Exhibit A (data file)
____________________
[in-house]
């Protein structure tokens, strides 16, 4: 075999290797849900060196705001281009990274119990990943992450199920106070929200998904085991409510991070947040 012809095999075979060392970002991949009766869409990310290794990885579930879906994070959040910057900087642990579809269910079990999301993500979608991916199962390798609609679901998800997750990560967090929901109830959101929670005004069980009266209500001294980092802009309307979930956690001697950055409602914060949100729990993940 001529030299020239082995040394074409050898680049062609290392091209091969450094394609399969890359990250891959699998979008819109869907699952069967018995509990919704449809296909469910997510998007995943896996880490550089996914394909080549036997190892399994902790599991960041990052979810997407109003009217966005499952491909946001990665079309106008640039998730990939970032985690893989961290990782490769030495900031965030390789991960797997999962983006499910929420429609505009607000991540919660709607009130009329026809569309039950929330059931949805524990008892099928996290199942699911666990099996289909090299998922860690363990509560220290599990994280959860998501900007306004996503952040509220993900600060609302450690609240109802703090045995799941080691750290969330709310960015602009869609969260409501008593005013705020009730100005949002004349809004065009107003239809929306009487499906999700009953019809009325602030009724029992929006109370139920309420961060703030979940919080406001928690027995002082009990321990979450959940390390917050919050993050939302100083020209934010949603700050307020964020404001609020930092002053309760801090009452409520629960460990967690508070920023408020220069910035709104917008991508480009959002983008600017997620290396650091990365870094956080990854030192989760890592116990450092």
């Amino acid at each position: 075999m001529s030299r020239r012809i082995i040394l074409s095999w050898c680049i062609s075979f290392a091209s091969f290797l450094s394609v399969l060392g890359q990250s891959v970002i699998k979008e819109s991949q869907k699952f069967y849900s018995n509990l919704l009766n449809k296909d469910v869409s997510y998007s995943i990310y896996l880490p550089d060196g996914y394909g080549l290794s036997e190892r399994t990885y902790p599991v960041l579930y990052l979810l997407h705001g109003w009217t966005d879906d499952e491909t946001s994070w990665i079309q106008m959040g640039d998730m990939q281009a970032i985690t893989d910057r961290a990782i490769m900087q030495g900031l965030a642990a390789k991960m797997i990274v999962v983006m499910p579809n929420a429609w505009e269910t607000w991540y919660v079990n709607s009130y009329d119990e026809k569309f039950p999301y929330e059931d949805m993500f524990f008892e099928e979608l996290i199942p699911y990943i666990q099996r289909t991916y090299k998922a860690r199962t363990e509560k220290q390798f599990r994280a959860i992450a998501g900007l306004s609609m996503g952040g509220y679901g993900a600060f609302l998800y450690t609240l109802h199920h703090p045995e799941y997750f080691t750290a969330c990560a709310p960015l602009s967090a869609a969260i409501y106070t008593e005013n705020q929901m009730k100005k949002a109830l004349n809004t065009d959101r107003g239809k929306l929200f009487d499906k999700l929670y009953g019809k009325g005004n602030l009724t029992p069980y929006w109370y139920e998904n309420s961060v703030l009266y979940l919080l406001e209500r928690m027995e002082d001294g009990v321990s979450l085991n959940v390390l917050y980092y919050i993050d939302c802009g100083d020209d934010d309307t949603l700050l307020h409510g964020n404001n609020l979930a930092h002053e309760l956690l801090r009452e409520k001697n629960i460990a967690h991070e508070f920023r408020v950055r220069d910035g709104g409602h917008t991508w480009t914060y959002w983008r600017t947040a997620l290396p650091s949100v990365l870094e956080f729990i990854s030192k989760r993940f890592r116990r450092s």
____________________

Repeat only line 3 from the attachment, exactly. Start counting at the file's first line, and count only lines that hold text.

């Amino acid at each position: 075999m001529s030299r020239r012809i082995i040394l074409s095999w050898c680049i062609s075979f290392a091209s091969f290797l450094s394609v399969l060392g890359q990250s891959v970002i699998k979008e819109s991949q869907k699952f069967y849900s018995n509990l919704l009766n449809k296909d469910v869409s997510y998007s995943i990310y896996l880490p550089d060196g996914y394909g080549l290794s036997e190892r399994t990885y902790p599991v960041l579930y990052l979810l997407h705001g109003w009217t966005d879906d499952e491909t946001s994070w990665i079309q106008m959040g640039d998730m990939q281009a970032i985690t893989d910057r961290a990782i490769m900087q030495g900031l965030a642990a390789k991960m797997i990274v999962v983006m499910p579809n929420a429609w505009e269910t607000w991540y919660v079990n709607s009130y009329d119990e026809k569309f039950p999301y929330e059931d949805m993500f524990f008892e099928e979608l996290i199942p699911y990943i666990q099996r289909t991916y090299k998922a860690r199962t363990e509560k220290q390798f599990r994280a959860i992450a998501g900007l306004s609609m996503g952040g509220y679901g993900a600060f609302l998800y450690t609240l109802h199920h703090p045995e799941y997750f080691t750290a969330c990560a709310p960015l602009s967090a869609a969260i409501y106070t008593e005013n705020q929901m009730k100005k949002a109830l004349n809004t065009d959101r107003g239809k929306l929200f009487d499906k999700l929670y009953g019809k009325g005004n602030l009724t029992p069980y929006w109370y139920e998904n309420s961060v703030l009266y979940l919080l406001e209500r928690m027995e002082d001294g009990v321990s979450l085991n959940v390390l917050y980092y919050i993050d939302c802009g100083d020209d934010d309307t949603l700050l307020h409510g964020n404001n609020l979930a930092h002053e309760l956690l801090r009452e409520k001697n629960i460990a967690h991070e508070f920023r408020v950055r220069d910035g709104g409602h917008t991508w480009t914060y959002w983008r600017t947040a997620l290396p650091s949100v990365l870094e956080f729990i990854s030192k989760r993940f890592r116990r450092s």